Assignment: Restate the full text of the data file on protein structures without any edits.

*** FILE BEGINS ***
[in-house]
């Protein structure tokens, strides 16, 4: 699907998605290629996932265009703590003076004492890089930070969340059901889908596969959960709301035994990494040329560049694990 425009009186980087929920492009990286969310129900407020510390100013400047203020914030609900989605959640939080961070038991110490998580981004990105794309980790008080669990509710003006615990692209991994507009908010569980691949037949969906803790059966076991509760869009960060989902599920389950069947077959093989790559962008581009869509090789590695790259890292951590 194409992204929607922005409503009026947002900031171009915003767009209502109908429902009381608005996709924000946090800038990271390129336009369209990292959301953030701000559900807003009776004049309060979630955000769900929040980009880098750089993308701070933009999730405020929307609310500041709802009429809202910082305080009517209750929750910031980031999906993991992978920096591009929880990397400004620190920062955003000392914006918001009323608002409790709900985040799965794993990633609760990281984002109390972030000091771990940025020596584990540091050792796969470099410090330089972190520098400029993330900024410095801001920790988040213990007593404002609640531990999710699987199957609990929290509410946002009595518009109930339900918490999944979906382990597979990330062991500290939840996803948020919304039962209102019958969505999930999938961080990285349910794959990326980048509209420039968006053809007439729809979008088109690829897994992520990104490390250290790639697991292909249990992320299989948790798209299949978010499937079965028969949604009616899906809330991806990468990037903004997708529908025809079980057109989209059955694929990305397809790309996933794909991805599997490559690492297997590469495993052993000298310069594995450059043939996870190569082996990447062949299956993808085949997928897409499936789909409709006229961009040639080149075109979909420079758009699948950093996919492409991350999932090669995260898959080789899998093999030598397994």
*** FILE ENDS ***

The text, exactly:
[in-house]
């Protein structure tokens, strides 16, 4: 699907998605290629996932265009703590003076004492890089930070969340059901889908596969959960709301035994990494040329560049694990 425009009186980087929920492009990286969310129900407020510390100013400047203020914030609900989605959640939080961070038991110490998580981004990105794309980790008080669990509710003006615990692209991994507009908010569980691949037949969906803790059966076991509760869009960060989902599920389950069947077959093989790559962008581009869509090789590695790259890292951590 194409992204929607922005409503009026947002900031171009915003767009209502109908429902009381608005996709924000946090800038990271390129336009369209990292959301953030701000559900807003009776004049309060979630955000769900929040980009880098750089993308701070933009999730405020929307609310500041709802009429809202910082305080009517209750929750910031980031999906993991992978920096591009929880990397400004620190920062955003000392914006918001009323608002409790709900985040799965794993990633609760990281984002109390972030000091771990940025020596584990540091050792796969470099410090330089972190520098400029993330900024410095801001920790988040213990007593404002609640531990999710699987199957609990929290509410946002009595518009109930339900918490999944979906382990597979990330062991500290939840996803948020919304039962209102019958969505999930999938961080990285349910794959990326980048509209420039968006053809007439729809979008088109690829897994992520990104490390250290790639697991292909249990992320299989948790798209299949978010499937079965028969949604009616899906809330991806990468990037903004997708529908025809079980057109989209059955694929990305397809790309996933794909991805599997490559690492297997590469495993052993000298310069594995450059043939996870190569082996990447062949299956993808085949997928897409499936789909409709006229961009040639080149075109979909420079758009699948950093996919492409991350999932090669995260898959080789899998093999030598397994």